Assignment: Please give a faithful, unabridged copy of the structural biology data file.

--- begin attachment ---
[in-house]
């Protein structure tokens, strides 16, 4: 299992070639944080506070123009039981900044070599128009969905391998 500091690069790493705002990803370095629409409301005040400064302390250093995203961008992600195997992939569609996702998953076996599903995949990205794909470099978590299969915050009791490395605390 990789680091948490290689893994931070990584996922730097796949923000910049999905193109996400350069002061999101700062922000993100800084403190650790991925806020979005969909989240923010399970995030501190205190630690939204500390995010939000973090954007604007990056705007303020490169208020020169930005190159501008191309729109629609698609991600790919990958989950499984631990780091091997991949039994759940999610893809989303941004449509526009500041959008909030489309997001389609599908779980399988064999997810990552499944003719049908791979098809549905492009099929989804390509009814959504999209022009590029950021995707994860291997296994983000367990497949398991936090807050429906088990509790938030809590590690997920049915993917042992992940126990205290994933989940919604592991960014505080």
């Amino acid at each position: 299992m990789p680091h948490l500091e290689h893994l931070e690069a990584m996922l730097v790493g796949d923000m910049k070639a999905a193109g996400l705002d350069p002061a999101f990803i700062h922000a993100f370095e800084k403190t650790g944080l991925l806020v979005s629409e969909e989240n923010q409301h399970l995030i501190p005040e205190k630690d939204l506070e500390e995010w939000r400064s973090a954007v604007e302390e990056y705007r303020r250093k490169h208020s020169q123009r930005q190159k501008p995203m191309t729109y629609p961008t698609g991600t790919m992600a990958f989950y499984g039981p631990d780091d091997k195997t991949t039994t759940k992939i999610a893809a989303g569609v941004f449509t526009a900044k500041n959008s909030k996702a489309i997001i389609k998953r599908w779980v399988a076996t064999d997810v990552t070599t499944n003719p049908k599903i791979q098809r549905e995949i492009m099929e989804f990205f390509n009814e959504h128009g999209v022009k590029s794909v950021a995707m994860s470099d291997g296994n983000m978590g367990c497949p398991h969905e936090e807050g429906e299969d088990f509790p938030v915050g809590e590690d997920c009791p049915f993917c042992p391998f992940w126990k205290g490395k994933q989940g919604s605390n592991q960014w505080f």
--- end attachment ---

[in-house]
């Protein structure tokens, strides 16, 4: 299992070639944080506070123009039981900044070599128009969905391998 500091690069790493705002990803370095629409409301005040400064302390250093995203961008992600195997992939569609996702998953076996599903995949990205794909470099978590299969915050009791490395605390 990789680091948490290689893994931070990584996922730097796949923000910049999905193109996400350069002061999101700062922000993100800084403190650790991925806020979005969909989240923010399970995030501190205190630690939204500390995010939000973090954007604007990056705007303020490169208020020169930005190159501008191309729109629609698609991600790919990958989950499984631990780091091997991949039994759940999610893809989303941004449509526009500041959008909030489309997001389609599908779980399988064999997810990552499944003719049908791979098809549905492009099929989804390509009814959504999209022009590029950021995707994860291997296994983000367990497949398991936090807050429906088990509790938030809590590690997920049915993917042992992940126990205290994933989940919604592991960014505080």
């Amino acid at each position: 299992m990789p680091h948490l500091e290689h893994l931070e690069a990584m996922l730097v790493g796949d923000m910049k070639a999905a193109g996400l705002d350069p002061a999101f990803i700062h922000a993100f370095e800084k403190t650790g944080l991925l806020v979005s629409e969909e989240n923010q409301h399970l995030i501190p005040e205190k630690d939204l506070e500390e995010w939000r400064s973090a954007v604007e302390e990056y705007r303020r250093k490169h208020s020169q123009r930005q190159k501008p995203m191309t729109y629609p961008t698609g991600t790919m992600a990958f989950y499984g039981p631990d780091d091997k195997t991949t039994t759940k992939i999610a893809a989303g569609v941004f449509t526009a900044k500041n959008s909030k996702a489309i997001i389609k998953r599908w779980v399988a076996t064999d997810v990552t070599t499944n003719p049908k599903i791979q098809r549905e995949i492009m099929e989804f990205f390509n009814e959504h128009g999209v022009k590029s794909v950021a995707m994860s470099d291997g296994n983000m978590g367990c497949p398991h969905e936090e807050g429906e299969d088990f509790p938030v915050g809590e590690d997920c009791p049915f993917c042992p391998f992940w126990k205290g490395k994933q989940g919604s605390n592991q960014w505080f």